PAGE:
News: Success Stories


Broomfield, Colorado

During the public comments section of the Adams 12 Five Star Schools Board of Education’s March 16 meeting, the mother of a district child, D. Barnes, implored board members to remove two books from district libraries.

At the meeting, Barnes said the books Gender Queer: A Memoir by Maia Kobabe and Lawn Boy by Jonathan Evison, were analogous to “Playboy or Hustler or Maxim or Penthouse.”

Both are critically-acclaimed and award-winning books with lesbian, gay, bisexual, transgender, queer/ questioning, intersex, and asexual (LGBTQIA+) themes and characters. Both received Alex Awards. However, only Lawn Boy was held by a school library in the Adams 12 district.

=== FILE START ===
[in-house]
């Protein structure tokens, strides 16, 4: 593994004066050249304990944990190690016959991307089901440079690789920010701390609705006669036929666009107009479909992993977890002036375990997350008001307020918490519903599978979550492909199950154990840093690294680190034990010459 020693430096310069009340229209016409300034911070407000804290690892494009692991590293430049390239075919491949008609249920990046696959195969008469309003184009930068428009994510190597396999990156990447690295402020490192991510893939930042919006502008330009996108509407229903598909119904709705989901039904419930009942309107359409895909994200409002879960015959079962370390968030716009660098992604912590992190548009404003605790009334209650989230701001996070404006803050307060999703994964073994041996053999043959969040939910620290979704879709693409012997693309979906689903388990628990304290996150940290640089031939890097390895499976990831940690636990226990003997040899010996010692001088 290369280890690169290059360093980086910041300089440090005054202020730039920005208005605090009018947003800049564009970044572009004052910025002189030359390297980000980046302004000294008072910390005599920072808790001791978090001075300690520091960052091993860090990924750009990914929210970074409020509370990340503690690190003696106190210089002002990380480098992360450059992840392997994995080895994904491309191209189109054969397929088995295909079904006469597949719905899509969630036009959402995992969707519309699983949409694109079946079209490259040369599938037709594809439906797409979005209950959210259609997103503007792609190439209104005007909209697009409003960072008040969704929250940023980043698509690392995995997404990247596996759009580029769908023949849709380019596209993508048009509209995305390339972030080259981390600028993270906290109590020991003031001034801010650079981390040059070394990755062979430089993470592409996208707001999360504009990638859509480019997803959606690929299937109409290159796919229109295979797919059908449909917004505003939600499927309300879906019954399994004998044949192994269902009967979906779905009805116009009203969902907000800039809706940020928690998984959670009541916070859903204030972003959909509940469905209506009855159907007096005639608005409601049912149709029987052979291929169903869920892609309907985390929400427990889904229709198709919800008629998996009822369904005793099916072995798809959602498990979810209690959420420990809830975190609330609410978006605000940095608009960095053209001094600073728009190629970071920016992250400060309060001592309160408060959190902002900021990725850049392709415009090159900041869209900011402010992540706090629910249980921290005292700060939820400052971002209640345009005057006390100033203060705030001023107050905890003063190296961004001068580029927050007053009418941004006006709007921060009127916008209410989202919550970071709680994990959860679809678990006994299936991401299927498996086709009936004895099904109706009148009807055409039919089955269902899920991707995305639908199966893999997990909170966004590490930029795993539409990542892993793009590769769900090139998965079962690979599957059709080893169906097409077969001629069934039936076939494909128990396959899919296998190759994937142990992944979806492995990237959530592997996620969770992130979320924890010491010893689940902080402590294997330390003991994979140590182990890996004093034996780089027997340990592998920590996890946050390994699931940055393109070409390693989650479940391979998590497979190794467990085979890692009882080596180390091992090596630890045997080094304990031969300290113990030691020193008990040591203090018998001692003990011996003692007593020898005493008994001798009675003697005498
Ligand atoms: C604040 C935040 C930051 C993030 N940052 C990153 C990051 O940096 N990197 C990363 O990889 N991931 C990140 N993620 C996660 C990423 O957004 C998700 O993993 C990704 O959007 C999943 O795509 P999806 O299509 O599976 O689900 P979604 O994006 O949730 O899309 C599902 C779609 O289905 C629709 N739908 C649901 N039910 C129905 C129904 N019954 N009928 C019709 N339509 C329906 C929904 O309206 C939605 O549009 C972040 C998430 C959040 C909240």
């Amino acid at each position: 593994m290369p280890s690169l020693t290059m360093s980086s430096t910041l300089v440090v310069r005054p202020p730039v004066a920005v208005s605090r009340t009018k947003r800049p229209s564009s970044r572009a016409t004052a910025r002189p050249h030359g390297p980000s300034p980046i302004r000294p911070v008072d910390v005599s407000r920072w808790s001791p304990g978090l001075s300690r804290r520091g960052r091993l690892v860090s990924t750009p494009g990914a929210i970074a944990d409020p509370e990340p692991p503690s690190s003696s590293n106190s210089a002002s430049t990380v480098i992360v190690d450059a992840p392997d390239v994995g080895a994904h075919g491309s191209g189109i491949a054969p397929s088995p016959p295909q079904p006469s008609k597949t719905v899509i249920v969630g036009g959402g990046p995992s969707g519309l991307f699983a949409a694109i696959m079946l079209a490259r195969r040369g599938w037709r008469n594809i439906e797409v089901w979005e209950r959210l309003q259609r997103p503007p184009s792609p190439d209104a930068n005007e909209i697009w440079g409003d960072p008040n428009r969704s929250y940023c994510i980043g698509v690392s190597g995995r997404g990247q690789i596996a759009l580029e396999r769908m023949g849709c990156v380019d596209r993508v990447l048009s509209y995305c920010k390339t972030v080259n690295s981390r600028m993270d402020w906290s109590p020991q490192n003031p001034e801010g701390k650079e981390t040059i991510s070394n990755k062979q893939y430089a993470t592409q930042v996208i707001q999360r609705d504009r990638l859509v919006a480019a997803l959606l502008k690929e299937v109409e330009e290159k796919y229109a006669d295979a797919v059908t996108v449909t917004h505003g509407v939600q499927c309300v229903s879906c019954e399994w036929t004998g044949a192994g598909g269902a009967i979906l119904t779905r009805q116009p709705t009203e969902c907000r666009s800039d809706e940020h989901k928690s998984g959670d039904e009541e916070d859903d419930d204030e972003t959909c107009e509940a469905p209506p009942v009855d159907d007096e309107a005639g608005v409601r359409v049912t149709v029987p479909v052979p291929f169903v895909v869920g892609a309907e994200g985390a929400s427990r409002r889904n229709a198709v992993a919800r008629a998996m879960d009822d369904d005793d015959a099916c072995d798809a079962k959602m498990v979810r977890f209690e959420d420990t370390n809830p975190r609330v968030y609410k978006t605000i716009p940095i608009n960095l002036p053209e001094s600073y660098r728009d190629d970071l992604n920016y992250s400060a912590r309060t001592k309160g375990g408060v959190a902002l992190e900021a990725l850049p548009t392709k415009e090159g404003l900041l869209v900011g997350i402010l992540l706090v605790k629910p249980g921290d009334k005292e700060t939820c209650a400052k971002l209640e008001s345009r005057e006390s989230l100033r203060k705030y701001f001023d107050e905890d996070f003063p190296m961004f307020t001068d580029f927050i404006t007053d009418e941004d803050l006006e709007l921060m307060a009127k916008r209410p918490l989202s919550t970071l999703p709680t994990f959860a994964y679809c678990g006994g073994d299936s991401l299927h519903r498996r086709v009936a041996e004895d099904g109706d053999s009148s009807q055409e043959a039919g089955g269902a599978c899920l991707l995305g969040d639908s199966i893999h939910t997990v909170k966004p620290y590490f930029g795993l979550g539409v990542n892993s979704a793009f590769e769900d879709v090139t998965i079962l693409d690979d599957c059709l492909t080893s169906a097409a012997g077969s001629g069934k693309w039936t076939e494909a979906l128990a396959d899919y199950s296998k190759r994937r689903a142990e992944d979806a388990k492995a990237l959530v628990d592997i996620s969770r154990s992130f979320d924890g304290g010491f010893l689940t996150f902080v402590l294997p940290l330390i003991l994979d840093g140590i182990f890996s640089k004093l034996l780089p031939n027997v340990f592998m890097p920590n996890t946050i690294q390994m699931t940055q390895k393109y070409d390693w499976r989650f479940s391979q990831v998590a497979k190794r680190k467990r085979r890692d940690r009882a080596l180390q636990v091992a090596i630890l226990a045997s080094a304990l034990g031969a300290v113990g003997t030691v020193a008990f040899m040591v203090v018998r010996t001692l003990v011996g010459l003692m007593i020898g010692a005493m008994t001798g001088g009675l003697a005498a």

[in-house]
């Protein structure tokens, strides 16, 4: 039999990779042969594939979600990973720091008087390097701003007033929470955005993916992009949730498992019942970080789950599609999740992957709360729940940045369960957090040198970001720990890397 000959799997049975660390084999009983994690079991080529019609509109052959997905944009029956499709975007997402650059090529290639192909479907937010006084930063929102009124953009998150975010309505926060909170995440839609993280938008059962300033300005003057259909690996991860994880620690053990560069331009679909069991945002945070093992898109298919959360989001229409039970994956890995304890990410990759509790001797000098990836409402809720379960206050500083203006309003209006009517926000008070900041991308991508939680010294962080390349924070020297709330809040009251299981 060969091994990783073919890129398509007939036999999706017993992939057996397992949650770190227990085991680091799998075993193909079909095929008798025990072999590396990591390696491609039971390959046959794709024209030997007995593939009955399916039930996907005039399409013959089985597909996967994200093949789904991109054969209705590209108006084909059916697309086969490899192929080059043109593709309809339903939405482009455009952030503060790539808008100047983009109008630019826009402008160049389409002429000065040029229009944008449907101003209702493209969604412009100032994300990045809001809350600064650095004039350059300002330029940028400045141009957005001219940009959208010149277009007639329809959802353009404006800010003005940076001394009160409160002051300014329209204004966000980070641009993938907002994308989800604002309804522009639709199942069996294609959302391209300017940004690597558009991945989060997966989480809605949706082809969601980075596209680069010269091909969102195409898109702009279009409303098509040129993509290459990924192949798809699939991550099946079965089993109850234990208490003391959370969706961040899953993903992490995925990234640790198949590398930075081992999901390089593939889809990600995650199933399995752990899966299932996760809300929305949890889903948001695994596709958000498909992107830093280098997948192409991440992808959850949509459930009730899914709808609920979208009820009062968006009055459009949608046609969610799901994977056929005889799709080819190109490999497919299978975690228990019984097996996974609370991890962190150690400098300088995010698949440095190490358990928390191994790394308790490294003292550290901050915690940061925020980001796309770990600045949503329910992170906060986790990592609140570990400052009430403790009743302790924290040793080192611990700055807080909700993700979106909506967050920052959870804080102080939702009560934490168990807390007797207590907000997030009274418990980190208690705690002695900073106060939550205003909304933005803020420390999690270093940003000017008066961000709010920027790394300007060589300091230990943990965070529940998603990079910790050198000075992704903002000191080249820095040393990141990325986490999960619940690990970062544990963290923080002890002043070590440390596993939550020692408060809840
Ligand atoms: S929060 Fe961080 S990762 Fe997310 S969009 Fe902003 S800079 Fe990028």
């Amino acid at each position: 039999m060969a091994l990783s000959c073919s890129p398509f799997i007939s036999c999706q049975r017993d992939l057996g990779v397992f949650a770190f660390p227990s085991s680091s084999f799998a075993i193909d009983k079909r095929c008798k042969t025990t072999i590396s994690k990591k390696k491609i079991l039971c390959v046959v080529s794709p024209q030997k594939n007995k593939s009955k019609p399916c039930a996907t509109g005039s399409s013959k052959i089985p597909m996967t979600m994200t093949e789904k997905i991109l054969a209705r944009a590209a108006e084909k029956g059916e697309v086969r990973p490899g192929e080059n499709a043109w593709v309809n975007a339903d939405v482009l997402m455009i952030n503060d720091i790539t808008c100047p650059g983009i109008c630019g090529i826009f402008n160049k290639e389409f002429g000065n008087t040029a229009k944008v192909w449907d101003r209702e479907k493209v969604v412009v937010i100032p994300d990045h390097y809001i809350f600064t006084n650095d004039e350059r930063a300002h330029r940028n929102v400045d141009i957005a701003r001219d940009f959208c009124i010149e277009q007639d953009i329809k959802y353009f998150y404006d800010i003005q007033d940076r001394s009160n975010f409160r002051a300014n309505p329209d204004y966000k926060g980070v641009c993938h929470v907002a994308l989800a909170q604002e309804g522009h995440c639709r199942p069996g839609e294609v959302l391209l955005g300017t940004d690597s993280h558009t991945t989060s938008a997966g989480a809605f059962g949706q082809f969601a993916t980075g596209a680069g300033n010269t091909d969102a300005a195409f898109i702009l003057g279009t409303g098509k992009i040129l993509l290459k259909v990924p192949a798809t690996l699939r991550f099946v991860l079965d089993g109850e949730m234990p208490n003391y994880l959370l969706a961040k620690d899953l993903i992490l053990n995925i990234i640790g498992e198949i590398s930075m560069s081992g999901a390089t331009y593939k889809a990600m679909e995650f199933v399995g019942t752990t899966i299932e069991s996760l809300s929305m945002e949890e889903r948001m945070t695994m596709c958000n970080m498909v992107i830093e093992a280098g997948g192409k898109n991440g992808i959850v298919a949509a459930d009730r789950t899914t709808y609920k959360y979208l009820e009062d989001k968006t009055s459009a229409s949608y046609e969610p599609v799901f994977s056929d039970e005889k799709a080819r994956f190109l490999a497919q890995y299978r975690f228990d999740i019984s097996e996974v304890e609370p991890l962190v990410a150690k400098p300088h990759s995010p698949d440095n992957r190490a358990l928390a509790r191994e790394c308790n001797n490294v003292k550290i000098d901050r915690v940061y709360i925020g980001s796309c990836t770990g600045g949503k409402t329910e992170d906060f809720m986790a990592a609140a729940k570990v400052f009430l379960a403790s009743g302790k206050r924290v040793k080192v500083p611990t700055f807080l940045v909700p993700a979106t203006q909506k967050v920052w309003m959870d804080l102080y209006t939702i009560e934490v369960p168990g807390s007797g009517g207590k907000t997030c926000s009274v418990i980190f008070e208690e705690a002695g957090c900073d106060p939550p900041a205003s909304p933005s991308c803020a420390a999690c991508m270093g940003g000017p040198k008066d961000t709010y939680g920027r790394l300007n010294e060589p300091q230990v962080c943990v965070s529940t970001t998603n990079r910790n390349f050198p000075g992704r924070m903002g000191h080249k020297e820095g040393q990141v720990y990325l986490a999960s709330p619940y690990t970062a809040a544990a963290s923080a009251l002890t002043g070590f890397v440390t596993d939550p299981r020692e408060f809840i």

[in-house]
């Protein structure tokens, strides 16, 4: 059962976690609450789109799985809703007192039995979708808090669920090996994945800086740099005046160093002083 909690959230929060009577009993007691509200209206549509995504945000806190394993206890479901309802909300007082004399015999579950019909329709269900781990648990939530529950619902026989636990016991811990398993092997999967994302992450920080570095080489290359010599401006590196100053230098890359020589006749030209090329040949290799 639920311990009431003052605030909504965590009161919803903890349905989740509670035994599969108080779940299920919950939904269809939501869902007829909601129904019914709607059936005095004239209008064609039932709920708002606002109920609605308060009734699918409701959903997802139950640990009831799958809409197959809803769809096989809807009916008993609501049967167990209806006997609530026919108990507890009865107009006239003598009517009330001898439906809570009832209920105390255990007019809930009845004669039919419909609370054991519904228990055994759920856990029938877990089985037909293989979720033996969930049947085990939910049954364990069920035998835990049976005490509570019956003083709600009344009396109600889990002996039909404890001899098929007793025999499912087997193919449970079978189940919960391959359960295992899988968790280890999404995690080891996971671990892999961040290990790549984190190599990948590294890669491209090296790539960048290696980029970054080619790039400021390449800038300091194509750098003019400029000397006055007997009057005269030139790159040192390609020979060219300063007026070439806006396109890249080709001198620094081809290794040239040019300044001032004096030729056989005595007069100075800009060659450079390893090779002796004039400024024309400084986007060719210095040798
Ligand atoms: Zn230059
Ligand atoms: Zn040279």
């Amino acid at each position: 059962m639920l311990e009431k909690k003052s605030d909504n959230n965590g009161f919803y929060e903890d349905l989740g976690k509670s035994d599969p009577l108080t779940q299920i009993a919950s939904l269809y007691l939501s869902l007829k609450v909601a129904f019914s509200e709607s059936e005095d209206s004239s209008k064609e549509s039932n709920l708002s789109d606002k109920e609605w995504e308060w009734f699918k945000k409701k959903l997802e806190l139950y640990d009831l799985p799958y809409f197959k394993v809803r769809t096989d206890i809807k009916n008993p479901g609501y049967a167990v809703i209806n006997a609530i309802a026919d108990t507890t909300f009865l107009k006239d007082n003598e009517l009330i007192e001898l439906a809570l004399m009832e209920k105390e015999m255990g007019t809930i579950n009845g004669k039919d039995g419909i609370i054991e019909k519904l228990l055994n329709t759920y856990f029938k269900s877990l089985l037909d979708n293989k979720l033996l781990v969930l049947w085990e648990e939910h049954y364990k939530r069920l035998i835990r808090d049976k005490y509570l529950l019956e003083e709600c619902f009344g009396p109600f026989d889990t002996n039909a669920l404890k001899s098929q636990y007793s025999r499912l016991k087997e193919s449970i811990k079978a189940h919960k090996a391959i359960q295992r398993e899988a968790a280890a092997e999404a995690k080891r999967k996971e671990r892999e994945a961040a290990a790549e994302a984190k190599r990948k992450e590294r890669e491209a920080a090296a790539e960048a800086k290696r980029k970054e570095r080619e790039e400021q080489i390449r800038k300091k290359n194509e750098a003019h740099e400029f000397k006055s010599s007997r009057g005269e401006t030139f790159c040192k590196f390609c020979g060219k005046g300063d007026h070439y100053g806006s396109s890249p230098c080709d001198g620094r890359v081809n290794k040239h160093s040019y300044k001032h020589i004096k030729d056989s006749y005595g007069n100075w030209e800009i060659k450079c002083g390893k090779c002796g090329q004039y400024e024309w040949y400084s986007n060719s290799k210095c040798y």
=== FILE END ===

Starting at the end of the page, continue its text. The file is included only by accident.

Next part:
Others in attendance spoke about the danger of banning books and the importance of having inclusive texts in school libraries. Attendees also voiced support of the Gay Straight Alliance and gender neutral bathrooms.

At the April 20 meeting, Barnes again raised complaints about Lawn Boy, claiming it is “a sexual grooming resource.”

Superintendent Chris Gdowski indicated he would read Lawn Boy and make a determination about its suitability at a future board meeting.

At the June 15 board meeting, Gdowski methodically dismantled all of Barnes’s allegations against Lawn Boy, using dictionary and legal definitions, court rulings, the state board of education’s comprehensive health education standards, the American Library Association’s (ALA) selection of Lawn Boy for an Alex Award, and citations from his copy of the text.

Lawn Boy will remain on the shelf at the Horizon High School.

Reported in: KDVR, March 30, 2022; “Adams 12 Five Star Schools’ Board of Education Meeting,” June 15, 2022, on YouTube.

Lee County, Florida

During the public comments section of the February 8 board meeting of the School District of Lee County, three parents spoke out against three different books.